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Uganda leader and physician-farmer says Africa needs fewer bureaucrats, more research to make lives better

Speciosa Wandira, vice president of Uganda from 1994 to 2003, gave an unusually blunt appraisal about the state of her country and her region while speaking on campus Nov. 14. Noting that her country alone has 62 ministers in the government, she accused the administrative class throughout sub-Saharan Africa of often being interested in self-enrichment at the expense of the people. "The cake is so small. We need partnerships to create wealth, a common nutrition policy. We need to increase the size of the cake," she said.

She was delivering a far-reaching University Lecture, "Achieving Freedom From Hunger, Poverty and Poor Health in Sub-Saharan Africa," in Call Auditorium, Kennedy Hall.

Wandira, a physician, farmer, policy-maker, anti-corruption activist and human rights campaigner (who as vice president served simultaneously as minister of agriculture), had been in Uganda only two days earlier. She brought a ground-level view of many of the problems -- and numerous obstacles -- African nations face as they struggle to balance agriculture production, health care, and disease prevention and treatment while moving to new economic models.

The day before her lecture, she attended the United Nations University/Cornell symposium at the United Nations that was repeated at Cornell, Nov. 15.

Trying to solve extremely complex problems involves negotiating "priorities within priorities," Wandira said. One way to move Africa out of its "static" state is by applying more of the ideas arising from academic research to public policy. "The onus is on the academic community to work with policy to make lives better," Wandira said. She warned against narrow specialization, noting that a nutritionist who reads history is better equipped to deliver services than one who doesn't.

Input from several disciplines in which Cornell excels will be necessary to help Africa to achieve "freedom from hunger, poverty and ill health." African nations are in various stages of addressing problems, which include infertile soil, agriculture in areas of scarce rain, ineffective or nonexistent infrastructures and disease. Agriculture, she said, is "the engine of development," but how to sustain it raises complex questions.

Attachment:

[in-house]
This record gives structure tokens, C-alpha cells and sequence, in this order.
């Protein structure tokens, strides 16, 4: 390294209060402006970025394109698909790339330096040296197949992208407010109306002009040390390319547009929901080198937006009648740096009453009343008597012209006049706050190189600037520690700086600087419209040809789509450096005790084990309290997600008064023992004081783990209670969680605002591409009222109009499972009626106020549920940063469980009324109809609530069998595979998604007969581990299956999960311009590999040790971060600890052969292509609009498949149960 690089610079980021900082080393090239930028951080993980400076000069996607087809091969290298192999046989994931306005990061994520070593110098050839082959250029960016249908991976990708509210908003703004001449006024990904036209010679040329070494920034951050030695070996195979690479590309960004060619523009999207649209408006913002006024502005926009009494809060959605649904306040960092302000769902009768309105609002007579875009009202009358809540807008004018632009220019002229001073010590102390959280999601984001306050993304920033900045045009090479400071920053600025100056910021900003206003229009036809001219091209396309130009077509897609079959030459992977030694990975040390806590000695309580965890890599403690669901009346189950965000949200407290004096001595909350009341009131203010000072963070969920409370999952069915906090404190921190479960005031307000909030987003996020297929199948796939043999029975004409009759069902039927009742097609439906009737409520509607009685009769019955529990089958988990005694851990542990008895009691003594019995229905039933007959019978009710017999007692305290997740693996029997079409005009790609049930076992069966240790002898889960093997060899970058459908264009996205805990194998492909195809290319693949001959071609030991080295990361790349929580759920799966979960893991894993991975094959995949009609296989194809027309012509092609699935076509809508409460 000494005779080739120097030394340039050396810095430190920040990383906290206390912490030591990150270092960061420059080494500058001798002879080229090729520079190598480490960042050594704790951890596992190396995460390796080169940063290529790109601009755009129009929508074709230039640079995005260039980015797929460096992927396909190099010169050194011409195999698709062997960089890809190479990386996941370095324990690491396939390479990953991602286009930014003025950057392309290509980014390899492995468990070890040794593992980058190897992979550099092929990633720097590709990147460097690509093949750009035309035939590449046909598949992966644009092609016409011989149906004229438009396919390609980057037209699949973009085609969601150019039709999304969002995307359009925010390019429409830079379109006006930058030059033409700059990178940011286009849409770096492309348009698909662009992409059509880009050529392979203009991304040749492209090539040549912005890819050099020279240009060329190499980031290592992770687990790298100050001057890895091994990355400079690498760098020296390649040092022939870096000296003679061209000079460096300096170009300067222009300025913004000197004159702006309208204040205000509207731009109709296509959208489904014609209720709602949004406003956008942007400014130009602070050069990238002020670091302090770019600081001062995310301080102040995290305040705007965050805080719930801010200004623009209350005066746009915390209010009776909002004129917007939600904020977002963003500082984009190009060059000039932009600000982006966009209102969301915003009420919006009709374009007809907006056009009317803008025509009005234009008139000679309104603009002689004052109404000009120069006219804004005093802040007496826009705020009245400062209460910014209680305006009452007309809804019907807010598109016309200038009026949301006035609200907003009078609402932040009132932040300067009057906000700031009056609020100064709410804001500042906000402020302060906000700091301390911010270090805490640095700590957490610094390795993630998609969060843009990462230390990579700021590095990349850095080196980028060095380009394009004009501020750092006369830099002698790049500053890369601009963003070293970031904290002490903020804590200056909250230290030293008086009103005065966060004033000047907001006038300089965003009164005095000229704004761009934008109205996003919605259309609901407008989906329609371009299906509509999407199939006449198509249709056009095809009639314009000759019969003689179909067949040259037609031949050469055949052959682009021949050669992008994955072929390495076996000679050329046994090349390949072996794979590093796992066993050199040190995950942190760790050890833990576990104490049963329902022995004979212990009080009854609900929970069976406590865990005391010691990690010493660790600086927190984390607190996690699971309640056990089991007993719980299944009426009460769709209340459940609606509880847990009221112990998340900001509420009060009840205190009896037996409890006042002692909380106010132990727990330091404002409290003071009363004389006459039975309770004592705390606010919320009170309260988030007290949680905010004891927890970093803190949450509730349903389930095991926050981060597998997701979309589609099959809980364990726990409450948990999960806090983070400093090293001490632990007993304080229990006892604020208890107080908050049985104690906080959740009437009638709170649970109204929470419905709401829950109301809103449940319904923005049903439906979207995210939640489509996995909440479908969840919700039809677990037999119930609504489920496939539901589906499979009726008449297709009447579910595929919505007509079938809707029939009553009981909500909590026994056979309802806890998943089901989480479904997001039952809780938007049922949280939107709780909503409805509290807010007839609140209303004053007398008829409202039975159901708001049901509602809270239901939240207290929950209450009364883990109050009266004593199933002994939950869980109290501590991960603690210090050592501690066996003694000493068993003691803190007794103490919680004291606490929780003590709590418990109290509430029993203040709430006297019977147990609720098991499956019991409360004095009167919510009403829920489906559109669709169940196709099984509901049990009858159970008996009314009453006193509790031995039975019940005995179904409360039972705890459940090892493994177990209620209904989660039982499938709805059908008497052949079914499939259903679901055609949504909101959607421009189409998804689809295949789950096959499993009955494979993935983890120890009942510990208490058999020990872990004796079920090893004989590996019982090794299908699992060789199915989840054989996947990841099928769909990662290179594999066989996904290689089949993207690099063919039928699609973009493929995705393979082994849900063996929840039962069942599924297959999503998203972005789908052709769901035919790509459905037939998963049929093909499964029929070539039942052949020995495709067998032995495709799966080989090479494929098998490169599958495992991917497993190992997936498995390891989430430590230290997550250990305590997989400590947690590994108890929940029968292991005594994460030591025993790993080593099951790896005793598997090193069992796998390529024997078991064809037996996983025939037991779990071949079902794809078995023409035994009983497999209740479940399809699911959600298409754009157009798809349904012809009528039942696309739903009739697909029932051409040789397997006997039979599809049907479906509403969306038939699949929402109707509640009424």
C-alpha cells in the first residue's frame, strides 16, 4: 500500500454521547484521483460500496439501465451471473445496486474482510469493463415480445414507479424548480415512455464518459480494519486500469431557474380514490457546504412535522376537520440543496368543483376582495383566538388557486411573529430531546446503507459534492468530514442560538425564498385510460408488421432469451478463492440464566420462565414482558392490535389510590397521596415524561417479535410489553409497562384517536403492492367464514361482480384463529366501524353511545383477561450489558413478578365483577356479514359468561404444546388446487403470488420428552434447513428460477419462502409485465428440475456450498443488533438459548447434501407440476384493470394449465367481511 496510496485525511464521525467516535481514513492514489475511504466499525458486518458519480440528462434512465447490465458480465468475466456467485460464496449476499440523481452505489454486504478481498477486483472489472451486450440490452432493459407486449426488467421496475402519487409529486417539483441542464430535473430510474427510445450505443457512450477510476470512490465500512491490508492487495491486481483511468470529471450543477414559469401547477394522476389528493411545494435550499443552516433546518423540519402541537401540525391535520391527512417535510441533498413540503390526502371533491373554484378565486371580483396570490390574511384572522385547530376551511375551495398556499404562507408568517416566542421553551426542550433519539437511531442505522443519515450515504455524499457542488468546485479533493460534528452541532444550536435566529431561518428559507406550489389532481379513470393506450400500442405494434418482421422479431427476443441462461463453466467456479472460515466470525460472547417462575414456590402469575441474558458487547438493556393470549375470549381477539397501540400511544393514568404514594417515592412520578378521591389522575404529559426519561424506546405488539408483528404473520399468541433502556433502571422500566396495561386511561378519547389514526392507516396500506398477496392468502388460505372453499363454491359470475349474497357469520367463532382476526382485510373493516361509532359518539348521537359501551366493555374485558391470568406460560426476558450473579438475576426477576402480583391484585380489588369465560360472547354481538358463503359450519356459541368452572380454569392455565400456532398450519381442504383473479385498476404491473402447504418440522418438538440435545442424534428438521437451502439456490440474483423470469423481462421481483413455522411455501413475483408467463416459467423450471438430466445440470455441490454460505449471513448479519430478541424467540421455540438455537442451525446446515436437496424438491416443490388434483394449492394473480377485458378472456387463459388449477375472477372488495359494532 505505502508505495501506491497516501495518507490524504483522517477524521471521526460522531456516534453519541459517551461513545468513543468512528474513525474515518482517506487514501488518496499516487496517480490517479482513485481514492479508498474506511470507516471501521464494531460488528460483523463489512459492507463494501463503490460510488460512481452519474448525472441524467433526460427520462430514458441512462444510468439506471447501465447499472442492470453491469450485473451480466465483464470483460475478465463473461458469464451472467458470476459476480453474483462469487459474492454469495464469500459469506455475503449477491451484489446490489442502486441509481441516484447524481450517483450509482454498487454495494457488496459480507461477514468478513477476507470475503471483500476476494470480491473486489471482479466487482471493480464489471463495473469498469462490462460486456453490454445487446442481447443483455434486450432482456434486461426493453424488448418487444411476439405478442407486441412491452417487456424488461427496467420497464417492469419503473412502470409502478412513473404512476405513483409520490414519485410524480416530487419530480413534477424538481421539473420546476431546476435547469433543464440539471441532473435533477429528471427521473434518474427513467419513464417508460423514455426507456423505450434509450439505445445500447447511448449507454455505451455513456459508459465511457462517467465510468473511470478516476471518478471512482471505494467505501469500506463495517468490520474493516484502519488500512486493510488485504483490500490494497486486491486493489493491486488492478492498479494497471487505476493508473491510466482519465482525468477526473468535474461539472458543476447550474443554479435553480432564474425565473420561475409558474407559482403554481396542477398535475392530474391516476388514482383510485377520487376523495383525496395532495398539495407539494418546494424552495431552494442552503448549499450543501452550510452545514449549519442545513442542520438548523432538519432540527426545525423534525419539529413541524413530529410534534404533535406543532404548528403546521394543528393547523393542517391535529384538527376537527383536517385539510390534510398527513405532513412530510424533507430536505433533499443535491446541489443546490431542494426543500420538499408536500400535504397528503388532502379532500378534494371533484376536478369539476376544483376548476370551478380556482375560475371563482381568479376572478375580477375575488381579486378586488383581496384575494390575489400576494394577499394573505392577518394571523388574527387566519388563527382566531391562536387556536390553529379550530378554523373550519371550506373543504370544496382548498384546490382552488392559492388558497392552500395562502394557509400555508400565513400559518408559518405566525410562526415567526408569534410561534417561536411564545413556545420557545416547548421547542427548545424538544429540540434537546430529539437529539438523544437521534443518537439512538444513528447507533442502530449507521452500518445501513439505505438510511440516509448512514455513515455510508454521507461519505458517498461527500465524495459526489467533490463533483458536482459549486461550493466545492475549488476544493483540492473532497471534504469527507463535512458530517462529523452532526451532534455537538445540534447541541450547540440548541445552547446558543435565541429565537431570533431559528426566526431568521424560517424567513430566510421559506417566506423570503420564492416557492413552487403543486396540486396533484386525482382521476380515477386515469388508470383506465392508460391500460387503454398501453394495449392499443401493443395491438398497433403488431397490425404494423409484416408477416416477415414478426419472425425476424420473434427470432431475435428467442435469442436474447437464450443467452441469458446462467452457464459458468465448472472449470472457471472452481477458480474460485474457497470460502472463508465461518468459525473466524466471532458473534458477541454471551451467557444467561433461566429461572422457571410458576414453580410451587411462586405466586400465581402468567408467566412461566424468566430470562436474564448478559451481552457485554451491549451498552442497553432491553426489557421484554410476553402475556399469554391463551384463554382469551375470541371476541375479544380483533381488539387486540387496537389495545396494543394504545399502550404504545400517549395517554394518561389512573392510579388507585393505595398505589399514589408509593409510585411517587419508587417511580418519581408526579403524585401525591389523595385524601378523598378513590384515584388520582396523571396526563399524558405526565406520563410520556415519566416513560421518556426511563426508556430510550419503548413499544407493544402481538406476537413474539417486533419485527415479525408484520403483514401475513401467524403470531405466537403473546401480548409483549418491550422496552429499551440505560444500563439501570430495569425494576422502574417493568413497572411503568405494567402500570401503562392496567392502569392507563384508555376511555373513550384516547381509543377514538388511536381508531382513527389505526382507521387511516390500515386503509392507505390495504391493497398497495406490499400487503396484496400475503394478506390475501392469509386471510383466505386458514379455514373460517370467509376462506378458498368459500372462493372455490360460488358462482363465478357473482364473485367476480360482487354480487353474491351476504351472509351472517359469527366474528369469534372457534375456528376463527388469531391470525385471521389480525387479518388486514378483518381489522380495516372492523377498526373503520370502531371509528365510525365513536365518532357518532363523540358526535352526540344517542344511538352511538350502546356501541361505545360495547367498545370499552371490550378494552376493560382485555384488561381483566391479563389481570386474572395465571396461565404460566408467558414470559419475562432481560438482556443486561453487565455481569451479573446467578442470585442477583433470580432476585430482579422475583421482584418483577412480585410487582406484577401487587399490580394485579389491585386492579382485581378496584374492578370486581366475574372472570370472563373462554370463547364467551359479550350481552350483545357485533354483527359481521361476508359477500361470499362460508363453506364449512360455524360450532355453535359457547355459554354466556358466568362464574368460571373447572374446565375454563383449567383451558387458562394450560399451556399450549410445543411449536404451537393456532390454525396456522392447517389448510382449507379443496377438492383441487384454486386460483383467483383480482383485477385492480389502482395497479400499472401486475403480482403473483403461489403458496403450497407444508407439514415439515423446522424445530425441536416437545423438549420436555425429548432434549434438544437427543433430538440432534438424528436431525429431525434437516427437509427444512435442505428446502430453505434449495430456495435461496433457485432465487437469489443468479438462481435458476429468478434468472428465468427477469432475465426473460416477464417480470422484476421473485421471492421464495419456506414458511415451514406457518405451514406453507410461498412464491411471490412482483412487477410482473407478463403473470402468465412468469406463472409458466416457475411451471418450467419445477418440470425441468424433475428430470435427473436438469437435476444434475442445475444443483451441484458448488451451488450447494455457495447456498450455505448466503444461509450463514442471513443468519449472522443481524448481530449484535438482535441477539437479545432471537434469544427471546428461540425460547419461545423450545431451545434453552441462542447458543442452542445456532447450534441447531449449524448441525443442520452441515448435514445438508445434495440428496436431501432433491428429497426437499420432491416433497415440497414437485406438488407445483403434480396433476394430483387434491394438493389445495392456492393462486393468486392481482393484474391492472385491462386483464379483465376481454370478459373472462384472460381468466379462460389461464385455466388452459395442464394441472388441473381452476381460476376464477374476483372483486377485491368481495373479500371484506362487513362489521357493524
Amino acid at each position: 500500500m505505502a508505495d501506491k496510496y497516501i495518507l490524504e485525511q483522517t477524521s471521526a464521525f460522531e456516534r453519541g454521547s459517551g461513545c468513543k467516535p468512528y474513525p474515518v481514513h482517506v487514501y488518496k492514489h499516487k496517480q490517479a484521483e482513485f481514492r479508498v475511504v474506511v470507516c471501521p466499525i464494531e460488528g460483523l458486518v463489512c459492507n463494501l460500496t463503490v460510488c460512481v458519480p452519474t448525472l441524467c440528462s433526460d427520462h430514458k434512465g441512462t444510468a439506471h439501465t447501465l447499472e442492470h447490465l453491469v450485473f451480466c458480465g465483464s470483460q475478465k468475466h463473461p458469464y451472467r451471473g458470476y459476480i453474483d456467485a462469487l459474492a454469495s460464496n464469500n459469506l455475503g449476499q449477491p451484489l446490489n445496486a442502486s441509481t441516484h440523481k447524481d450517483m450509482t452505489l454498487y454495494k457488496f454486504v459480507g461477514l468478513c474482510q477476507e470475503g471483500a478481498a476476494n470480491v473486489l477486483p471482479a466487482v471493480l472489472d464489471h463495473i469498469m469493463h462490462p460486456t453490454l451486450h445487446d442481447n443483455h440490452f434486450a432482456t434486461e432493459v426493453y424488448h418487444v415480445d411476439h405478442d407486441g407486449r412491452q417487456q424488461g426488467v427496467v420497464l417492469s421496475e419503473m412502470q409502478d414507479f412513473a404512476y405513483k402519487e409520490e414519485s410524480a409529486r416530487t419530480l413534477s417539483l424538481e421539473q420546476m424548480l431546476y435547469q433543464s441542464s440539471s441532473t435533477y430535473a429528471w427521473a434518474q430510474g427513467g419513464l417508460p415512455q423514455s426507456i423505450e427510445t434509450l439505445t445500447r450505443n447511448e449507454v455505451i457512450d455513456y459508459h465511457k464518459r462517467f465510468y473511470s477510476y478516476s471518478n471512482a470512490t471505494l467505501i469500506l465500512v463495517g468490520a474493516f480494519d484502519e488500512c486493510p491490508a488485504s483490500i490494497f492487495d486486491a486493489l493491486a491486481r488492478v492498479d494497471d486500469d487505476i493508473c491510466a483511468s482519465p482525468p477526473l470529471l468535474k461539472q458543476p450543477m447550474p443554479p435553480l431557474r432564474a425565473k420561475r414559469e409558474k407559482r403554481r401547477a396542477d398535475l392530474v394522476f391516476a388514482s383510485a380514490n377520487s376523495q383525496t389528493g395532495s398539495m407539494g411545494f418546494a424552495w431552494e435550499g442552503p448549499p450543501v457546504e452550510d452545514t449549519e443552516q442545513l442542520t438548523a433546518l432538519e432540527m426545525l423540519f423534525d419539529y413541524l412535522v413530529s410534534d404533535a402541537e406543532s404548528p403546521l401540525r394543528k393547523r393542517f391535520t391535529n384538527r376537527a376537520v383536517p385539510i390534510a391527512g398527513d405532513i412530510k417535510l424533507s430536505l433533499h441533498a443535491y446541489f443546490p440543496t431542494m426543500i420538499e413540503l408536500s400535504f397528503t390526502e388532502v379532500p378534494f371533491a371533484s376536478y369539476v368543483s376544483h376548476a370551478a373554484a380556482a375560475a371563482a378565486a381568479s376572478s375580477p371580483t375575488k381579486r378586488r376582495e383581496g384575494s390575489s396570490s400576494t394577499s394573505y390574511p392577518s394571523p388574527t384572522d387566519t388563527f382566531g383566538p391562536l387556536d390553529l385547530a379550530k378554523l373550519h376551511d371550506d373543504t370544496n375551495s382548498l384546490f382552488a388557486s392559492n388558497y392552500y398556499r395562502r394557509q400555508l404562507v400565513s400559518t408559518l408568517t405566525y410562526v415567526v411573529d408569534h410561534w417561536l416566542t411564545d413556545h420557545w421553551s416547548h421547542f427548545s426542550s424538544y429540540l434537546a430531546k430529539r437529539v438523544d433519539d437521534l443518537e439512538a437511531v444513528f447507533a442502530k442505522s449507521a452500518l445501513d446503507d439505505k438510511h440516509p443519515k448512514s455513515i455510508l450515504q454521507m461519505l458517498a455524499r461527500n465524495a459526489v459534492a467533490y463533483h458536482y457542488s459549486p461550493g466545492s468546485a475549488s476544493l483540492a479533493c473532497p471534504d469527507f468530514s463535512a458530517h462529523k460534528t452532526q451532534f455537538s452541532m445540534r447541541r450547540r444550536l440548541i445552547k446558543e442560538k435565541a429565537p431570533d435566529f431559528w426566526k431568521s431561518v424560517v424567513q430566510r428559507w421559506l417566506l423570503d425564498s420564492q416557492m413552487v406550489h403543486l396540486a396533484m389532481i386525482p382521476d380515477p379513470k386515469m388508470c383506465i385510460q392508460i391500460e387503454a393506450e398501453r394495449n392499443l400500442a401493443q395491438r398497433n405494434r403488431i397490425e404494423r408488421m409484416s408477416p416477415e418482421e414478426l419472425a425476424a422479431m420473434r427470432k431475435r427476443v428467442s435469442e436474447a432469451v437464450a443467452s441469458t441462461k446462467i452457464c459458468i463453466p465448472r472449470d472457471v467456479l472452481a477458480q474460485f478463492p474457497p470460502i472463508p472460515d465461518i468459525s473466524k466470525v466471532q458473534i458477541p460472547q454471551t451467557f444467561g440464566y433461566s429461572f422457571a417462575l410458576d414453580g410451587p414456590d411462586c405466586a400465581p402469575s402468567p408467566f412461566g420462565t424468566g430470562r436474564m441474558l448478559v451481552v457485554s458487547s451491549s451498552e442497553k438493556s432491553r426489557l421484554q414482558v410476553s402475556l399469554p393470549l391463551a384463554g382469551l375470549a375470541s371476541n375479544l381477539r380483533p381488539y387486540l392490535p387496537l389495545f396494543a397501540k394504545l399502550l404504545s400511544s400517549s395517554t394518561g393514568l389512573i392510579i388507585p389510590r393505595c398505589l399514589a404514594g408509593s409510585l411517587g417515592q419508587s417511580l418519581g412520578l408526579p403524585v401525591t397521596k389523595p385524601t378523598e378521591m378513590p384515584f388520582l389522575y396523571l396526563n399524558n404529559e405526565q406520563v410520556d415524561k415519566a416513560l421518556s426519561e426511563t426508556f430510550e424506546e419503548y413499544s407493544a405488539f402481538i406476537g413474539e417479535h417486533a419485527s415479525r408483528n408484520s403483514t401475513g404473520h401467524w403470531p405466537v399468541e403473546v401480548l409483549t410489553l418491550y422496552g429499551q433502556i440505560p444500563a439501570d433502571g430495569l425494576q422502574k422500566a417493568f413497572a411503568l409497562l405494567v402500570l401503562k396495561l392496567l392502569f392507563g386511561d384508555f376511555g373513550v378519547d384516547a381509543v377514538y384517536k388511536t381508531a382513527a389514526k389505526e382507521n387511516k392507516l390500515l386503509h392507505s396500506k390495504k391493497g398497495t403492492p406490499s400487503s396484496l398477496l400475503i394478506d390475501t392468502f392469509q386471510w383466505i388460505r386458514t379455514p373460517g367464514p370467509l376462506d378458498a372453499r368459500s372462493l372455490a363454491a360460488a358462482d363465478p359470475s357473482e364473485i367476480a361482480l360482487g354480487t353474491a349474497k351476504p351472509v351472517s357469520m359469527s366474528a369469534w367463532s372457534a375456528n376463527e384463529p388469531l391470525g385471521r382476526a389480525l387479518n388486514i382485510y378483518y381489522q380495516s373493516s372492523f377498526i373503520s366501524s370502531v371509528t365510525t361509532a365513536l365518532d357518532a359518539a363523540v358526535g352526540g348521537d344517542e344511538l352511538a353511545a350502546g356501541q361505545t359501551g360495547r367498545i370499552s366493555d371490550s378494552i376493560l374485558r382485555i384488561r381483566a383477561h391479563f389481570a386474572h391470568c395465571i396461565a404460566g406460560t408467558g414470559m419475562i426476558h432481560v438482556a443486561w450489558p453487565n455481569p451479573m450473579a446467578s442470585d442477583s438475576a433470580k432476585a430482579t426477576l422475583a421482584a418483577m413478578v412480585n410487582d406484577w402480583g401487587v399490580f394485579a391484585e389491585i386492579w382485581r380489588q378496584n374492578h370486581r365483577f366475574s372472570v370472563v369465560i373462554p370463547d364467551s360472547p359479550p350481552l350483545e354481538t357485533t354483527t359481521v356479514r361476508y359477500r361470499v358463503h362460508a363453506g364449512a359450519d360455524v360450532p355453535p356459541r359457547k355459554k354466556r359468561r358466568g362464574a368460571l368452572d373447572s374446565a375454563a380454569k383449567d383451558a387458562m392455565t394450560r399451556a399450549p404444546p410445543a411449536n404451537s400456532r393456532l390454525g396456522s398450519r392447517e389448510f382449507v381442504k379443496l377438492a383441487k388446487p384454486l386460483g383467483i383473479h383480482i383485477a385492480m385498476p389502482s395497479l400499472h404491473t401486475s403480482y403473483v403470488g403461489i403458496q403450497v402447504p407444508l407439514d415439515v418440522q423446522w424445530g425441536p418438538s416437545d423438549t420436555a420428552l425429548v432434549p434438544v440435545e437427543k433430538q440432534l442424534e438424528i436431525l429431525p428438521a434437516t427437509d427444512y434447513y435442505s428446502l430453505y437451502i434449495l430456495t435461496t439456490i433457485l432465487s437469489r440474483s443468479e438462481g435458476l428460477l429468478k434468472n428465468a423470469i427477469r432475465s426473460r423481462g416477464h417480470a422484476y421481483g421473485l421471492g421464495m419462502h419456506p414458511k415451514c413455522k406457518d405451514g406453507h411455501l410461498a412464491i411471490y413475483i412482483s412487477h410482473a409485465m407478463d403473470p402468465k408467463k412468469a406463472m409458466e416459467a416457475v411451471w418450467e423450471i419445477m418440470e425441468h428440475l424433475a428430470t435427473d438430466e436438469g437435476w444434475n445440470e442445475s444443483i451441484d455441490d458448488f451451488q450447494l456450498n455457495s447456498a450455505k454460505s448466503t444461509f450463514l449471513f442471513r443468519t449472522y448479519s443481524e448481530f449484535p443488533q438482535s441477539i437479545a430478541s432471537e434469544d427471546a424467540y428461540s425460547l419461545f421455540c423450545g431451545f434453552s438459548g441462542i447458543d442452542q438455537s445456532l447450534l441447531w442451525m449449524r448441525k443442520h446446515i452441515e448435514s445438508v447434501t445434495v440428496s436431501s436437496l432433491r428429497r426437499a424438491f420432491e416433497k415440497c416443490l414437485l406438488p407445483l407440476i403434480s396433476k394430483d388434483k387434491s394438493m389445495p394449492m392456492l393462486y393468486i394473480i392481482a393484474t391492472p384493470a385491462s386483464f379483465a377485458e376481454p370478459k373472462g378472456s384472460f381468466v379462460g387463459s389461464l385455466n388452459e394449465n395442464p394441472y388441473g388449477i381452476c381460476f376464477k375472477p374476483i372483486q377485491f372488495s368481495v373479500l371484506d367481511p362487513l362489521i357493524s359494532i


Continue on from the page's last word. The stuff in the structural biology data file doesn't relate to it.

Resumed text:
The type and quality of academic research brought to bear on such issues as the African food system and food safety, Wandira noted, is often ideologically determined by those who conduct it and suffers from inherent limitations. The capitalist insistence on profit-making for the benefit of a few, for example, runs counter to the African cultural emphasis on sharing to produce collective benefits, she said.

Repeatedly, Wandira emphasized the centrality of the family, saying, "The real producers are in the house." Yet, she said, by partnering with academics and development organizations, progress can happen. "Cornell University is dreaming with us."

In addition to the Cornell University Lectures Committee, the event was sponsored by the Africana Studies and Research Center; H.E. Babcock Chair; Institute for African Development; the Cornell International Institute for Food, Agriculture and Development; United Nations University; Einaudi Center for International Studies; and the Cornell Institute for Public Affairs.

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